Elizabeth Warren just destroyed Federal Reserve Chair Janet Yellen over JPMorgan’s “living will.”
In the Dodd-Frank Act, there is a provision, known as a living will, that must describe a company’s strategy for, “rapid and orderly resolution in the event of material financial distress or failure of the company.”
This provision comes out of the Lehman Brothers bankruptcy, which triggered the financial crisis and took three years to resolve.
Warren has some concerns regarding JPMorgan’s living will, which she notes has been approved each of the last years.
Compared to JPMorgan, Warren said Lehman was “tiny.”
Warren noted that at the time of its bankruptcy, Lehman had $US639 billion in assets; today, JPMorgan has nearly $US2.5 trillion in assets.
Warren also said that Lehman had 209 subsidiaries when it failed; today, JPMorgan has 3,391 subsidiaries, or more than 15 times the number Lehman had when it went under.
Before delivering the stat about how many subsidiaries JPMorgan has, Warren said, “I almost couldn’t believe this when I read it.”
In response, Yellen said the Fed is continuing to work with firms to give them feedback regarding their plans, a response Warren wasn’t thrilled with, asking Yellen, “[Has JPMorgan] ever gotten to a plan, which you can stay with a straight face, is credible?”
Yellen’s response: “I’ve understood this to be a process, these are extremely complex documents to produce. In our second round of submission, we’re looking at plans that run into tens of thousands of pages.”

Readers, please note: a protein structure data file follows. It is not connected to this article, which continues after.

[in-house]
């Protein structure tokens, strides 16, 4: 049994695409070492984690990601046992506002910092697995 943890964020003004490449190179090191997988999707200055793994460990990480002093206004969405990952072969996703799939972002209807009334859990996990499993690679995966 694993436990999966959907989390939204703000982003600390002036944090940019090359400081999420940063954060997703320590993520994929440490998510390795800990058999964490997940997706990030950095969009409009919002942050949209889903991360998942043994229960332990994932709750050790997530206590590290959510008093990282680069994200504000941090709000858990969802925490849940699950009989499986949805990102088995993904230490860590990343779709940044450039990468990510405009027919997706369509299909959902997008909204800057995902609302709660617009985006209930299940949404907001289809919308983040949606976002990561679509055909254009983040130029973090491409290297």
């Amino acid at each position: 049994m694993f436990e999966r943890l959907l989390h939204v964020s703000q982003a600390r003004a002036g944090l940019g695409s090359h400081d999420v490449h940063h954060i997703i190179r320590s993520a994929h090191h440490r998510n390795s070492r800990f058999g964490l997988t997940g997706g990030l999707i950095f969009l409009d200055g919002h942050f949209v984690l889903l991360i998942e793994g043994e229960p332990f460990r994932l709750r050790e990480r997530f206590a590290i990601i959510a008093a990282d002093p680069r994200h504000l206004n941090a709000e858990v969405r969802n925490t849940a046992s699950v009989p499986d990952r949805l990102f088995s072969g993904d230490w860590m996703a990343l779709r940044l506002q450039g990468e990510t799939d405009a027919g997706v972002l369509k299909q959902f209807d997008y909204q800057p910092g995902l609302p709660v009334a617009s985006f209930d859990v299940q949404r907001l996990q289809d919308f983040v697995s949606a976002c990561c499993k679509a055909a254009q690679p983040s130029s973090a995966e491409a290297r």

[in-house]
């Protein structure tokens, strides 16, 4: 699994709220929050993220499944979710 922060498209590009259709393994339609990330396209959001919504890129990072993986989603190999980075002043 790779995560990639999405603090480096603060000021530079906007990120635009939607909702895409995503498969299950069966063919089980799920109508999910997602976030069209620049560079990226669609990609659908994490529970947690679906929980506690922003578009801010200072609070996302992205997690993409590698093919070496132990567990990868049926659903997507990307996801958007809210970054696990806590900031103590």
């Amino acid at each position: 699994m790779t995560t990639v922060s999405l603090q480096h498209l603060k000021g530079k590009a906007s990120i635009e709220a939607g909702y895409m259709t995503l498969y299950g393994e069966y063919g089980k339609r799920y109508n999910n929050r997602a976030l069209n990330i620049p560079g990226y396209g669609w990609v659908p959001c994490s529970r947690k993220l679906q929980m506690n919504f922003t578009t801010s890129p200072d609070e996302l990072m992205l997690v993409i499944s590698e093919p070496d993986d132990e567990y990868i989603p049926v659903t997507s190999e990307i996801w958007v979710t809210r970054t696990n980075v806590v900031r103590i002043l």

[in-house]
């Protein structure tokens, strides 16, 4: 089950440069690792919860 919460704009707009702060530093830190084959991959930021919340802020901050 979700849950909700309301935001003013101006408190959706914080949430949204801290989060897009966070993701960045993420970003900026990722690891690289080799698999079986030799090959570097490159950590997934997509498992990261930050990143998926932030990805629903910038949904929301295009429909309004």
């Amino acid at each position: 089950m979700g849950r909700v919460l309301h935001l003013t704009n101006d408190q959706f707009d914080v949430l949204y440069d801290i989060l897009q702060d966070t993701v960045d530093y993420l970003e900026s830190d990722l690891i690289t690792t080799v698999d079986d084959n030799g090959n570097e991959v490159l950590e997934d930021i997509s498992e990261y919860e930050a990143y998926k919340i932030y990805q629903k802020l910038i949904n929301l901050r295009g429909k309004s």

This didn’t really cut it with Warren either. As the most junior member of the Senate Banking Committee, Warren asked Yellen questions last, and was left to conclude with:
“I think the language in the [Dodd-Frank] statute is pretty clear. That you are required, that the Fed is required to call it every year on whether these institutions have a credible plan. And I remind you, there are vey effective tools that you can use if those plans are not credible. Including, forcing these financial institutions to simplify their structure, or forcing them to liquidate some of their assets. In other words, break them up.”
Warren has long been critical of Wall Street, and particularly of the size of big banks.
Following nearly two hours of questions that danced around the issues we hear all the time: when will the taper end, when will rates rise, what’s the deal with the labour market, Warren finished the proceedings with a pointed question regarding a specific provision in Dodd-Frank.
Our guess is that Yellen wasn’t too upset the hearing ended when it did.
Here’s the relevant 7-minute clip from C-SPAN, which is well worth watching.